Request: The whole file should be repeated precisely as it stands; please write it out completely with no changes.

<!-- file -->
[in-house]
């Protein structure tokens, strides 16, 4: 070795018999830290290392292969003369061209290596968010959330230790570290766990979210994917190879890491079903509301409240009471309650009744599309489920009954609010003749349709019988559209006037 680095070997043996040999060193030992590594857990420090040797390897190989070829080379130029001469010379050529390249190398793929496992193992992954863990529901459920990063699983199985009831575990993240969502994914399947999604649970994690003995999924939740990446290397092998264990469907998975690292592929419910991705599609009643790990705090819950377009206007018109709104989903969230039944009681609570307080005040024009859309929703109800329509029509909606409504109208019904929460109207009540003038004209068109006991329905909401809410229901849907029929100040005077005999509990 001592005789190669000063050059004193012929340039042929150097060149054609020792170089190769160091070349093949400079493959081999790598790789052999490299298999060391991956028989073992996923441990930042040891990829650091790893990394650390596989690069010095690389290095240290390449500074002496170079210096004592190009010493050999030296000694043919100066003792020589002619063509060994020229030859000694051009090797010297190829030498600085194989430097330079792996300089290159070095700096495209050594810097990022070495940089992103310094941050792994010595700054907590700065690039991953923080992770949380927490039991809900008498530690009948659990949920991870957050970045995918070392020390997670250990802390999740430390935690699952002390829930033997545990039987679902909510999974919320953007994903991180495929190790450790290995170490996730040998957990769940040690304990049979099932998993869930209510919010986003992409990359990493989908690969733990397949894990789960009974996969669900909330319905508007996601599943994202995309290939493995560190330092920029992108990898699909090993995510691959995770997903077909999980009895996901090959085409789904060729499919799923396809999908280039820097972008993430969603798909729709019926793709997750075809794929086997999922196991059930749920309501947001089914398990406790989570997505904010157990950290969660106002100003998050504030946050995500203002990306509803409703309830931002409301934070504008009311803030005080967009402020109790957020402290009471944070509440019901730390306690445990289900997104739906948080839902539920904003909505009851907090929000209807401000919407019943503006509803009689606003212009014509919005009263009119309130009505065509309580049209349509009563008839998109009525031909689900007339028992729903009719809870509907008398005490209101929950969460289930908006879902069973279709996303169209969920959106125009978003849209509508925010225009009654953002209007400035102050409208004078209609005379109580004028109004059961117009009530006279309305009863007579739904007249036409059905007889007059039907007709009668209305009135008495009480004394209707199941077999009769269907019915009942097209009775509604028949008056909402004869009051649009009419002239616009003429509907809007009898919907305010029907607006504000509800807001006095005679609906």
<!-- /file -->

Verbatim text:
[in-house]
């Protein structure tokens, strides 16, 4: 070795018999830290290392292969003369061209290596968010959330230790570290766990979210994917190879890491079903509301409240009471309650009744599309489920009954609010003749349709019988559209006037 680095070997043996040999060193030992590594857990420090040797390897190989070829080379130029001469010379050529390249190398793929496992193992992954863990529901459920990063699983199985009831575990993240969502994914399947999604649970994690003995999924939740990446290397092998264990469907998975690292592929419910991705599609009643790990705090819950377009206007018109709104989903969230039944009681609570307080005040024009859309929703109800329509029509909606409504109208019904929460109207009540003038004209068109006991329905909401809410229901849907029929100040005077005999509990 001592005789190669000063050059004193012929340039042929150097060149054609020792170089190769160091070349093949400079493959081999790598790789052999490299298999060391991956028989073992996923441990930042040891990829650091790893990394650390596989690069010095690389290095240290390449500074002496170079210096004592190009010493050999030296000694043919100066003792020589002619063509060994020229030859000694051009090797010297190829030498600085194989430097330079792996300089290159070095700096495209050594810097990022070495940089992103310094941050792994010595700054907590700065690039991953923080992770949380927490039991809900008498530690009948659990949920991870957050970045995918070392020390997670250990802390999740430390935690699952002390829930033997545990039987679902909510999974919320953007994903991180495929190790450790290995170490996730040998957990769940040690304990049979099932998993869930209510919010986003992409990359990493989908690969733990397949894990789960009974996969669900909330319905508007996601599943994202995309290939493995560190330092920029992108990898699909090993995510691959995770997903077909999980009895996901090959085409789904060729499919799923396809999908280039820097972008993430969603798909729709019926793709997750075809794929086997999922196991059930749920309501947001089914398990406790989570997505904010157990950290969660106002100003998050504030946050995500203002990306509803409703309830931002409301934070504008009311803030005080967009402020109790957020402290009471944070509440019901730390306690445990289900997104739906948080839902539920904003909505009851907090929000209807401000919407019943503006509803009689606003212009014509919005009263009119309130009505065509309580049209349509009563008839998109009525031909689900007339028992729903009719809870509907008398005490209101929950969460289930908006879902069973279709996303169209969920959106125009978003849209509508925010225009009654953002209007400035102050409208004078209609005379109580004028109004059961117009009530006279309305009863007579739904007249036409059905007889007059039907007709009668209305009135008495009480004394209707199941077999009769269907019915009942097209009775509604028949008056909402004869009051649009009419002239616009003429509907809007009898919907305010029907607006504000509800807001006095005679609906």